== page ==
Health and Safety Law

Health and Safety Law

Health and Safety at Work Act 1974


The primary piece of legislation dealing with occupational health and safety is the Health and Safety at Work Act 1974 (HSWA).

It specifies the general duties placed on employers, occupiers of the buildings, manufacturers, employees and the self-employed. Employers have a duty to protect workers as well as the general public.

Section 2 of the Health and Safety at Work Act places a general duty on employers to ensure the safety, health and welfare of their workforce. In particular employers must:

  • Provide and maintain plant and systems at work so that they are safe and without risks to health.
  • Make arrangements for ensuring the safe use, handling, storage, and transport of articles and substances.
  • Provide health and safety information, instruction, training and supervision.
  • Maintain the place of work so that it is safe, as well as access to and exit from it.
  • Provide adequate welfare facilities.

Any employer who employs more than five people is required to prepare and keep an up-to-date written health and safety policy and to bring it to the attention of the employees. Employers must consult safety representatives of recognised trade unions about health and safety arrangements.

Construction (Design and Management) Regulations 2007

The Construction (Design and Management) Regulations 2007 (CDM 2007) have been in force since April 2007. They revise and bring together the CDM Regulations 1994 and the Construction (Health Safety and Welfare) Regulations 1996 into a single document.

The Regulations aim to integrate health and safety into all phases of the planning and management of construction projects. They encourage everyone involved in a project to work together to improve the planning and management of projects from the very start, identify risks early on, target efforts in terms of health and safety, and discourage unnecessary bureaucracy.

The accompanying Approved Code of Practice (ACoP) provides practical guidance on complying with the duties set out in the Regulations.

Corporate Manslaughter and Corporate Homicide Act 2007

In April 2008 the Corporate Manslaughter and Corporate Homicide Act 2007 came into effect. The Act enables companies to be prosecuted for manslaughter because of management failures. However, the Act does not provide for individual directors and senior managers to be prosecuted and jailed if found guilty of breaches to health and safety. Over recent years UCATT has actively campaigned to introduce statutory directors duties.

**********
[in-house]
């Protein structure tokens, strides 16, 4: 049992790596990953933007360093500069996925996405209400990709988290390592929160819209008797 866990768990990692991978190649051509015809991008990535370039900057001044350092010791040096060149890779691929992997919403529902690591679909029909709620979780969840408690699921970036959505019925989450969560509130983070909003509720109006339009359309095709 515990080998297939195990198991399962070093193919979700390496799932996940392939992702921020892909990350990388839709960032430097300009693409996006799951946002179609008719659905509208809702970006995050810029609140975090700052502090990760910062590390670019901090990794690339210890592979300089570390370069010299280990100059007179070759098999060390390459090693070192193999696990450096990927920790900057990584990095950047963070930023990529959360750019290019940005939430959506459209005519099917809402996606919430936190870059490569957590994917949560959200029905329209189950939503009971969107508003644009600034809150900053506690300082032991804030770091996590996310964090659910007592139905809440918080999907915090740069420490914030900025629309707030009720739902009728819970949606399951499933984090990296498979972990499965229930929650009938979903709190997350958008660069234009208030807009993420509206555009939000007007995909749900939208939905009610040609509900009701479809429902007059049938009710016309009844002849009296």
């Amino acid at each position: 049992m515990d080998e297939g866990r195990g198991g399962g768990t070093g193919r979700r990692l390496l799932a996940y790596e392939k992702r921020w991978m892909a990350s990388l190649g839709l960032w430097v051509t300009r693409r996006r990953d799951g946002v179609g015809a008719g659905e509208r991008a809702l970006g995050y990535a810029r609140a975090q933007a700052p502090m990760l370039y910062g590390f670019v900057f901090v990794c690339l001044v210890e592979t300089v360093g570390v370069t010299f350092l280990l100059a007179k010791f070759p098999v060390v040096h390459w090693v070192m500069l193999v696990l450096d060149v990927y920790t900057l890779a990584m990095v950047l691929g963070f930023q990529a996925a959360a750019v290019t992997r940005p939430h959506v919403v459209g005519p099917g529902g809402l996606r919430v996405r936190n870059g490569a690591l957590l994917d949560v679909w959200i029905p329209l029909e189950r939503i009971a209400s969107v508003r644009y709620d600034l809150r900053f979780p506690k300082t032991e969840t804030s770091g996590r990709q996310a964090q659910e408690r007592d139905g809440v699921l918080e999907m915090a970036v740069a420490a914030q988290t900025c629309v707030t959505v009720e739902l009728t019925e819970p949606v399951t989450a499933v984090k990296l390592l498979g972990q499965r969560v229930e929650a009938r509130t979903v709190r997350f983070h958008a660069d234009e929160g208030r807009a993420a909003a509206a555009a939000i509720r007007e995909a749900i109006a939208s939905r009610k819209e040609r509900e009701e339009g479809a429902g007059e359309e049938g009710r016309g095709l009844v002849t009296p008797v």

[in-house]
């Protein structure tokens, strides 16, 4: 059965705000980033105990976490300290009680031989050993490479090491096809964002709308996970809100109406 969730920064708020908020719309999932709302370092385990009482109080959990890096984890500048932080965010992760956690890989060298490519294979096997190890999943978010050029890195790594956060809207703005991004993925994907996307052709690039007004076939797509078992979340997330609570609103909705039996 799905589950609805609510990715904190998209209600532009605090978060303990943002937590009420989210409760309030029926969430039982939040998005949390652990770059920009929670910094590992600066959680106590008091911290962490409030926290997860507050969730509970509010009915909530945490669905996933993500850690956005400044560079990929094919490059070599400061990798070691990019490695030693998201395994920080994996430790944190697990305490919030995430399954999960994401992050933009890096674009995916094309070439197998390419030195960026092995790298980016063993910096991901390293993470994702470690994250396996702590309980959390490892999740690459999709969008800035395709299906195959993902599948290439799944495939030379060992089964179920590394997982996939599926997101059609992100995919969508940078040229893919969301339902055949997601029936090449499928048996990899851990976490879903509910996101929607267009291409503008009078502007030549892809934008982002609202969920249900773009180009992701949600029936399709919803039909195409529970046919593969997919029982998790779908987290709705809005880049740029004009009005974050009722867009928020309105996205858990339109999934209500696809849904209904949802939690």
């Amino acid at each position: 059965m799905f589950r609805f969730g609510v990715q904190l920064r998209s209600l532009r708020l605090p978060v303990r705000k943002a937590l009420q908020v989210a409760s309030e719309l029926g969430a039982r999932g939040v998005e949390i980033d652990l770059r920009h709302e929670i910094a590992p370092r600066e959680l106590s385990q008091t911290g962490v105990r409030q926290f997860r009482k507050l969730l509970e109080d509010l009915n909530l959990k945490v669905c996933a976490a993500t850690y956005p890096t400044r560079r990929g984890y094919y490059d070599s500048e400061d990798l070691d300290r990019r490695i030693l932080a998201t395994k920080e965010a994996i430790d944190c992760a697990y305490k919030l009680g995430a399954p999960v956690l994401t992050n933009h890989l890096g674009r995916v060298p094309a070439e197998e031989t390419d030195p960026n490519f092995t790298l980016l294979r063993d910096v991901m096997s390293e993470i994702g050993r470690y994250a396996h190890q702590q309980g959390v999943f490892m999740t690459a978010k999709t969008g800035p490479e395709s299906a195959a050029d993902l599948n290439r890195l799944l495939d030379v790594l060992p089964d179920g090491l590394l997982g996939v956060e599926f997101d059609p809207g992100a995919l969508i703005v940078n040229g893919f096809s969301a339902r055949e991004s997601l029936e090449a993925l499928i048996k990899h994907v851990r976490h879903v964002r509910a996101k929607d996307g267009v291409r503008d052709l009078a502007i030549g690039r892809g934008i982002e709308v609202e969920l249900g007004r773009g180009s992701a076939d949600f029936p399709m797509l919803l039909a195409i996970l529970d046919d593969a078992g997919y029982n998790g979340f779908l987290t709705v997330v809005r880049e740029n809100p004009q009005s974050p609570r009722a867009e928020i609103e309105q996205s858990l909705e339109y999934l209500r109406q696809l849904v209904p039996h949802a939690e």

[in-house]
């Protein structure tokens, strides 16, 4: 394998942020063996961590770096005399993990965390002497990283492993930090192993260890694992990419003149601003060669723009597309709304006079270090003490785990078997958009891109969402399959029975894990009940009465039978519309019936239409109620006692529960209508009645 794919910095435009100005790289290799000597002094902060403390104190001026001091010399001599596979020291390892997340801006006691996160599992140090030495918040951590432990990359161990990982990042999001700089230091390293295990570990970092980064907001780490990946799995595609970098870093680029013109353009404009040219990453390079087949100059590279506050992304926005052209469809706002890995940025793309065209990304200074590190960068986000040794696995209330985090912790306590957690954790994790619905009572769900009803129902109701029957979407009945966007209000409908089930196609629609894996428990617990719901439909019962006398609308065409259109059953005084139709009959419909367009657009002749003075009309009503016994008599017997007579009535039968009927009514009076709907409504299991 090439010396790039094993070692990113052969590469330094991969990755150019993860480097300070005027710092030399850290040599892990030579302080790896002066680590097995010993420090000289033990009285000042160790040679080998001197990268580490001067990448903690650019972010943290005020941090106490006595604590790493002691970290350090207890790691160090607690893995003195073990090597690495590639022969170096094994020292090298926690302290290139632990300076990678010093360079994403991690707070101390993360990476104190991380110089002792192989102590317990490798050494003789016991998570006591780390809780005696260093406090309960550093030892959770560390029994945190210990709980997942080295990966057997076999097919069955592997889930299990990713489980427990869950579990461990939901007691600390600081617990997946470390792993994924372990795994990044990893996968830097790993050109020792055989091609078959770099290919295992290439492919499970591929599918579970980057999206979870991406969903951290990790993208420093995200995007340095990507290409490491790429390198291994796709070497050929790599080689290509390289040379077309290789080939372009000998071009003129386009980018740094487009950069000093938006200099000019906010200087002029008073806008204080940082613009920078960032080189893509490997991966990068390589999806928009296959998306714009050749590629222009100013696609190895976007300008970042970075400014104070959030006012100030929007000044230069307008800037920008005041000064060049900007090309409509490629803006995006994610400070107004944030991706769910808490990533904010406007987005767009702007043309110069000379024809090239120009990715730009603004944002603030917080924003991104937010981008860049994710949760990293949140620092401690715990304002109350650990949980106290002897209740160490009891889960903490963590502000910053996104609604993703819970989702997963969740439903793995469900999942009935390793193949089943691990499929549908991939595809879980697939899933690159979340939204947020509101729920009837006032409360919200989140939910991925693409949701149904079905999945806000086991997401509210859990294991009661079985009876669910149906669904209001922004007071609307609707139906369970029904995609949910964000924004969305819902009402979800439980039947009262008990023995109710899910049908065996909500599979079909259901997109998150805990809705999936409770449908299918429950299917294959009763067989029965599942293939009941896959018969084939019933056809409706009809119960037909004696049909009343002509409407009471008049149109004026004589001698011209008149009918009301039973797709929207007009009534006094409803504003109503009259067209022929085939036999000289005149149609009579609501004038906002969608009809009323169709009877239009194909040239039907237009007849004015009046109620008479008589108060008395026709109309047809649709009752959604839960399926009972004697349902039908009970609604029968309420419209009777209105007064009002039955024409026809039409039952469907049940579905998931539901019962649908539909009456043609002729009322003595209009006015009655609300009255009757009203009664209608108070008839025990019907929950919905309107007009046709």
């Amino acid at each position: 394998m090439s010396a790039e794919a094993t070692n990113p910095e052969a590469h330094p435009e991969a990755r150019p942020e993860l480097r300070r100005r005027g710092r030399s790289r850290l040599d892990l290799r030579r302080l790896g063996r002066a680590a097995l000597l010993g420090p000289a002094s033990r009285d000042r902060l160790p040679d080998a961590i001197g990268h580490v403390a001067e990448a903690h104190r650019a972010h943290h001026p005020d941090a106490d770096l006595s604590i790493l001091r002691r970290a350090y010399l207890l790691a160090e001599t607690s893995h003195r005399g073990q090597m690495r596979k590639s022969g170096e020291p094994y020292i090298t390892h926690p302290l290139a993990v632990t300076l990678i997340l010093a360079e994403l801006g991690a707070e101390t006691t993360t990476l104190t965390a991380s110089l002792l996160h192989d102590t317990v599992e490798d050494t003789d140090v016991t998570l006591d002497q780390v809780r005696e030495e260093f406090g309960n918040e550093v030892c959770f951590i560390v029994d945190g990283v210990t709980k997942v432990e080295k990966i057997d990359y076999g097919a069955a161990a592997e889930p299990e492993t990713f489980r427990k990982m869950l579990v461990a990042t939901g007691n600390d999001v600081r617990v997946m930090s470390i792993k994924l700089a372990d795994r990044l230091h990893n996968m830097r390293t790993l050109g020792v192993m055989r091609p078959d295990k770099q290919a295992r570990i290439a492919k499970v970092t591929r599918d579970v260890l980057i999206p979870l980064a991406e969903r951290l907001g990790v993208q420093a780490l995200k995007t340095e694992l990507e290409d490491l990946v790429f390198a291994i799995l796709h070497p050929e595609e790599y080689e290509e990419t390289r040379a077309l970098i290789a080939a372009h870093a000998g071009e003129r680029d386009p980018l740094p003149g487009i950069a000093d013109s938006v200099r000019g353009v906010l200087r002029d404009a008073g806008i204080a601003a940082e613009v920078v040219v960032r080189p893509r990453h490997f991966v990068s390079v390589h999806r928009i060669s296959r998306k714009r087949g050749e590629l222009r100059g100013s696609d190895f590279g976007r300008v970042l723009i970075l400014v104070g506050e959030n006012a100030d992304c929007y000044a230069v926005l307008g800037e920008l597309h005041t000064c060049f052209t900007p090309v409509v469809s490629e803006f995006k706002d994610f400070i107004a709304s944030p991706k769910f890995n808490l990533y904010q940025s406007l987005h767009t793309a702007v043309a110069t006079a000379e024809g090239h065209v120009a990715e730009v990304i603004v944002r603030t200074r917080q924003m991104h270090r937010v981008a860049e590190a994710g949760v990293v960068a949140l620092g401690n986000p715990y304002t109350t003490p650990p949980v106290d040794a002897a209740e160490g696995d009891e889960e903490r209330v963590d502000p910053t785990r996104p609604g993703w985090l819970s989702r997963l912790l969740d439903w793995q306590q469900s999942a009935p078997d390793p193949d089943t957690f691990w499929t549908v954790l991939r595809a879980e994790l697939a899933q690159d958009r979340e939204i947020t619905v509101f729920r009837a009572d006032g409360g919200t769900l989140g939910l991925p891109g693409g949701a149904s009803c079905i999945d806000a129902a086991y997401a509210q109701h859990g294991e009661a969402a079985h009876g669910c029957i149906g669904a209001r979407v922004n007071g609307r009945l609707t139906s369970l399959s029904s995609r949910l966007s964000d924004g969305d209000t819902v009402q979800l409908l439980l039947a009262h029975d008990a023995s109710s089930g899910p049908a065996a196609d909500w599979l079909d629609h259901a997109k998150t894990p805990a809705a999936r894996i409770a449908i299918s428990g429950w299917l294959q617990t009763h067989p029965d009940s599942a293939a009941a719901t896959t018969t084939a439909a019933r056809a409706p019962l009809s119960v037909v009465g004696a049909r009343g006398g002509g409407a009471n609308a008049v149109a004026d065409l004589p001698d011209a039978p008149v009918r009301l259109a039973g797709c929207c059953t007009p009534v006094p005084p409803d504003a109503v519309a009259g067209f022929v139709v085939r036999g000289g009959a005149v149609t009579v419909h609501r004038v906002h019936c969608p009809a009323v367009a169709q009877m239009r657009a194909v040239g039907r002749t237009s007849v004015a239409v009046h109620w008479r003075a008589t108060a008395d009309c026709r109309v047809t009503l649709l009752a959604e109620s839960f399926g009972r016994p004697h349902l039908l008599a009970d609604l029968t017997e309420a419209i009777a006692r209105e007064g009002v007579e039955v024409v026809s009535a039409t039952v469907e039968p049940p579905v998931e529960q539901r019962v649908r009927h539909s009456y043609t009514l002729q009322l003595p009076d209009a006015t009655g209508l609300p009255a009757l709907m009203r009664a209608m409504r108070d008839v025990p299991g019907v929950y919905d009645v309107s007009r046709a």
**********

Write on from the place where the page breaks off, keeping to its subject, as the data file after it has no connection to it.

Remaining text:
Health and Safety (Offences) Act 2008

In January 2009 the Health and Safety (Offences) Act 2008 came into force. The Act increases fines for most existing health and safety offences from £5,000 to £20,000 in the Magistrate Court (the amount remains unlimited in the Crown Court). The Act also creates the threat of imprisonment for employees who may have contributed to a health and safety offence by their consent, connivance or neglect.

Other Regulations

Other important Regulations (in chronological order) include:

  • Safety Representatives and Safety Committees Regulations 1977
  • Electricity at Work Regulations 1989
  • Manual Handling Operations Regulations 1992 (as amended)
  • Workplace Health, Safety and Welfare Regulations 1992 (as amended)
  • Personal Protective Equipment at Work Regulations 1992 (as amended)
  • Reporting of Injuries, Diseases and Dangerous Occurrences Regulations 1995
  • Working Time Regulations 1998 (as amended)
  • Control of Substances Hazardous to Health (COSHH) 2002 (as amended)
  • Work at Heights Regulations 2005 (as amended)
  • Control of Noise at Work Regulations 2005
  • Notification of Conventional Tower Crane Regulations 2010 (as amended)
  • Control of Asbestos Regulations 2012

Further information

If you need any further information on any of the Regulations or have a legal question relating to your work, contact your local UCATT Safety Rep or your Regional Office.

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